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The Way It Is

The frame of your bed was a light, ashy wood scarred and blemished by paws, like a peach pit.
Gossamer, crepe drapes wore lint balls at the bottom and I glimpsed a brown mould stain, maybe maple syrup.
Once, I held the posts of your bed tightly and when I released, pinholes marked my fingers for fifteen minutes.
That's when the wind blew into your drapes and I imagined children hiding behind them.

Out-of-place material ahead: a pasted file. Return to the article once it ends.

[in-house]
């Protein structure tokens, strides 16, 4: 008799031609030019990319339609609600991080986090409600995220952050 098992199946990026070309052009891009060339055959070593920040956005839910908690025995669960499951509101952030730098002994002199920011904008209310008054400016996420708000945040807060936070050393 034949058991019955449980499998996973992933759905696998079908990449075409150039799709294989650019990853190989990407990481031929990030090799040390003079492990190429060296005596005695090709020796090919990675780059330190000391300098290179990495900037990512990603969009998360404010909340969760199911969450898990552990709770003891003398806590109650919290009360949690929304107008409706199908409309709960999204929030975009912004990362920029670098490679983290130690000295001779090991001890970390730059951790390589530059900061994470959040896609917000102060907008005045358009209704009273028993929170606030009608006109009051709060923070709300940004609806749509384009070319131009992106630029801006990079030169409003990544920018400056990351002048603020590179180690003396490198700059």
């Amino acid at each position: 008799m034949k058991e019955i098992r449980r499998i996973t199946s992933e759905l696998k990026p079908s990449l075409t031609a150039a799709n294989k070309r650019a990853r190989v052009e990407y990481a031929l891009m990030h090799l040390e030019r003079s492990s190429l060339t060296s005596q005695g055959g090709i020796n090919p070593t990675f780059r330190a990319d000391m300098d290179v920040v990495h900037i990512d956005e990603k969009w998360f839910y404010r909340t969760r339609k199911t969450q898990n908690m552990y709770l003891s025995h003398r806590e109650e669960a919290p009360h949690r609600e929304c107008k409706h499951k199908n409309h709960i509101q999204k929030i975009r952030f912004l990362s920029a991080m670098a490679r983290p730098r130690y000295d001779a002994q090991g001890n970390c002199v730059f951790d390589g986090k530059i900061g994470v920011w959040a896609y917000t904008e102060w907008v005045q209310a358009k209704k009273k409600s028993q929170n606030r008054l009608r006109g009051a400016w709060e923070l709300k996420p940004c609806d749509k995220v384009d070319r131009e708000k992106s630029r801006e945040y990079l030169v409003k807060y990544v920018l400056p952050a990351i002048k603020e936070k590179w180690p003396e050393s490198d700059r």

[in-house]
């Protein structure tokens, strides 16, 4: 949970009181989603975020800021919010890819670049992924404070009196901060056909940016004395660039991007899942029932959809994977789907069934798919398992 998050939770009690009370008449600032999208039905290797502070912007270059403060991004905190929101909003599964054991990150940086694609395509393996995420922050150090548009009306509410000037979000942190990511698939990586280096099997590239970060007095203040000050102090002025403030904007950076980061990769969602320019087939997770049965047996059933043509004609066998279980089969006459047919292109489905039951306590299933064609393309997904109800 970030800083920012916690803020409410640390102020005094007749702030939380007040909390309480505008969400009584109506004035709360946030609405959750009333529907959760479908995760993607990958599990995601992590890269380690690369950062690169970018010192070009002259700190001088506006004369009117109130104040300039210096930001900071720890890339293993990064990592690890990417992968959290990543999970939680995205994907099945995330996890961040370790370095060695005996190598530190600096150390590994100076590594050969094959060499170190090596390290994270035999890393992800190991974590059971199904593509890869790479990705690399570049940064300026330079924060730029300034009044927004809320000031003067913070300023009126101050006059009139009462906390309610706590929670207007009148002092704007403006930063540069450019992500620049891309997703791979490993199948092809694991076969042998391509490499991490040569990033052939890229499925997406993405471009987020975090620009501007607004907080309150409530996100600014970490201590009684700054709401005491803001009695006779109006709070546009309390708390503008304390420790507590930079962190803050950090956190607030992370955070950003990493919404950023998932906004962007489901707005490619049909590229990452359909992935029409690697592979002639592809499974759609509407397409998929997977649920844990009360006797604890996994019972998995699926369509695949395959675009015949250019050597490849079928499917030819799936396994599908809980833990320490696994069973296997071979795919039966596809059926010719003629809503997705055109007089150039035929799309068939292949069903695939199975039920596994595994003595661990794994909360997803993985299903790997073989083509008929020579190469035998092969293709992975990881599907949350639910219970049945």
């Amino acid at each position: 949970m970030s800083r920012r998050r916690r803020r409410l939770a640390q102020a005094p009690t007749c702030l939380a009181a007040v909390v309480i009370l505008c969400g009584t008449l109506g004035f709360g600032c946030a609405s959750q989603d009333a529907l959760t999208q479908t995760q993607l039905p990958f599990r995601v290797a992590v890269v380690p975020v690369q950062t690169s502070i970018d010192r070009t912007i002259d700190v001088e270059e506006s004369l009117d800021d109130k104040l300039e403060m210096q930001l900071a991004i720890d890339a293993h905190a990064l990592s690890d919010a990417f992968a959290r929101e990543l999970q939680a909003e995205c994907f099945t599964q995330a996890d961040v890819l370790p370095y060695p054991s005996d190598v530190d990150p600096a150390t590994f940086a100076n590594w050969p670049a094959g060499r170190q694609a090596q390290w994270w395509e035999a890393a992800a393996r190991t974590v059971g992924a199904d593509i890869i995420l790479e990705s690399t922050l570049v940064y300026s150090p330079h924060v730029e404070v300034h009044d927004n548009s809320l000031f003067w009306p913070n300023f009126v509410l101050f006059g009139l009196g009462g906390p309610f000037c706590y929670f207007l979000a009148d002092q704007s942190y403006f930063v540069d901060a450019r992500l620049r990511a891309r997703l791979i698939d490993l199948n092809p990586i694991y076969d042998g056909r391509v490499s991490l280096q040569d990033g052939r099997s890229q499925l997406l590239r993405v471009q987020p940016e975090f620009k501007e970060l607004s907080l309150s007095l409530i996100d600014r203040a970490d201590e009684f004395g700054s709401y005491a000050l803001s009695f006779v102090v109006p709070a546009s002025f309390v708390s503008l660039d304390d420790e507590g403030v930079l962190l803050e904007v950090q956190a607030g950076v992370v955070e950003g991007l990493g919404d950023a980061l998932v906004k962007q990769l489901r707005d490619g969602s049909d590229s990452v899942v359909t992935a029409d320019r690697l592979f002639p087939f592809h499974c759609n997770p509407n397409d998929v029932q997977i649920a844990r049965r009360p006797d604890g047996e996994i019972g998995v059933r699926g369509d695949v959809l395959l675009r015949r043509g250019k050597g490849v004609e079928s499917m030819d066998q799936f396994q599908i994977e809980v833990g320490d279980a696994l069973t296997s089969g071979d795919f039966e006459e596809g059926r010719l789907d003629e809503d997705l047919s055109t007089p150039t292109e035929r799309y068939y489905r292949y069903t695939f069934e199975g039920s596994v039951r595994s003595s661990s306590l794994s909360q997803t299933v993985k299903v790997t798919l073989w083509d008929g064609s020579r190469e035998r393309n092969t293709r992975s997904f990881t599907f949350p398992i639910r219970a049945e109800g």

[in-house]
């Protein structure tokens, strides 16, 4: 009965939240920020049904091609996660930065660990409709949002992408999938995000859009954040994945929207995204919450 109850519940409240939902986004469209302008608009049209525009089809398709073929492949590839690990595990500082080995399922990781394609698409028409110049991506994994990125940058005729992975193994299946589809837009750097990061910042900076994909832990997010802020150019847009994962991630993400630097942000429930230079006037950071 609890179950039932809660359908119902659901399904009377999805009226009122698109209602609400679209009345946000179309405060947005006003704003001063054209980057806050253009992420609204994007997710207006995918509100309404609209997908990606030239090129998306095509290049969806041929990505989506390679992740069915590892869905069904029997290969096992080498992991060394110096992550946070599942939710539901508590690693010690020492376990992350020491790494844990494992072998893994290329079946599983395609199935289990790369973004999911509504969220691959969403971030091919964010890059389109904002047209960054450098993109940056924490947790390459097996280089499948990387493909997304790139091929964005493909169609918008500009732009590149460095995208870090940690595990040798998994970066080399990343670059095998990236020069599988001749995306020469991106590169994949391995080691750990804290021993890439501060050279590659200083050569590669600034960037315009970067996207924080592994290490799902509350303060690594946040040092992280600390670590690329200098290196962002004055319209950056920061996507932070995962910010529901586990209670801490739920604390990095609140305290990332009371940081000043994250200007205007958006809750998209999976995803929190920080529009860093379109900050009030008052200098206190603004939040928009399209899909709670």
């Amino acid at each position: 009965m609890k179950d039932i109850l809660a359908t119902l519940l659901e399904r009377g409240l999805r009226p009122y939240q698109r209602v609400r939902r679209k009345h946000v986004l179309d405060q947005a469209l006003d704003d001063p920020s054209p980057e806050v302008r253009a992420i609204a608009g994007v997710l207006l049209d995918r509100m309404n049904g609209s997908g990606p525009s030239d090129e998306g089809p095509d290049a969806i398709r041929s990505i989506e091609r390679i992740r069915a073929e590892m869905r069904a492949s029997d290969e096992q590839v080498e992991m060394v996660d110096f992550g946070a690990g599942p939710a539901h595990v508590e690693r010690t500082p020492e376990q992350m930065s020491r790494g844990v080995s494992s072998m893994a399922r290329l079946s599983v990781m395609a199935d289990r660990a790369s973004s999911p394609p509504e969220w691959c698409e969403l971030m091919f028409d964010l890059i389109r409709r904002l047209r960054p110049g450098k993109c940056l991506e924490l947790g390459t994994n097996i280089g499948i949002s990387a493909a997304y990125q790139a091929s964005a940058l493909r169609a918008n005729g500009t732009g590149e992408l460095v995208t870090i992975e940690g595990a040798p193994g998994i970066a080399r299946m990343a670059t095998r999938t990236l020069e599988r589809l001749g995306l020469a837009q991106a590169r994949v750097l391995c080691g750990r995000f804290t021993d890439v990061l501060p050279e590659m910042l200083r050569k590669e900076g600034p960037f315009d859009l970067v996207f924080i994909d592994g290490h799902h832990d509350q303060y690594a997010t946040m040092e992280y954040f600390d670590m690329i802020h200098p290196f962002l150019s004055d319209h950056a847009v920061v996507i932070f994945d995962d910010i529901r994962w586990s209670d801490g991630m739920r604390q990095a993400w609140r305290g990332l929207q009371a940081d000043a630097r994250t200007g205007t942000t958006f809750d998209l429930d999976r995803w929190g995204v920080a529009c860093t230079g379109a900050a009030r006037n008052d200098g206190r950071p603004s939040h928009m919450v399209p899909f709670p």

The air is pungent and flirty, wrapping the lily's fragrance around my head.
Voices from next door's conversation are warped by walls and insulation making me think of that great Hackman film.

Should I kill you?
In your sleep, I'll snuff the life and spill your ashes over the dust bowl.
I'll save a lock of hair and press it gently into my album labeled, "Delilah's scrapbook."

The earth is rotating to a prodigious song
and bitterness cascades over memory effortlessly.

Rosanne Agasee


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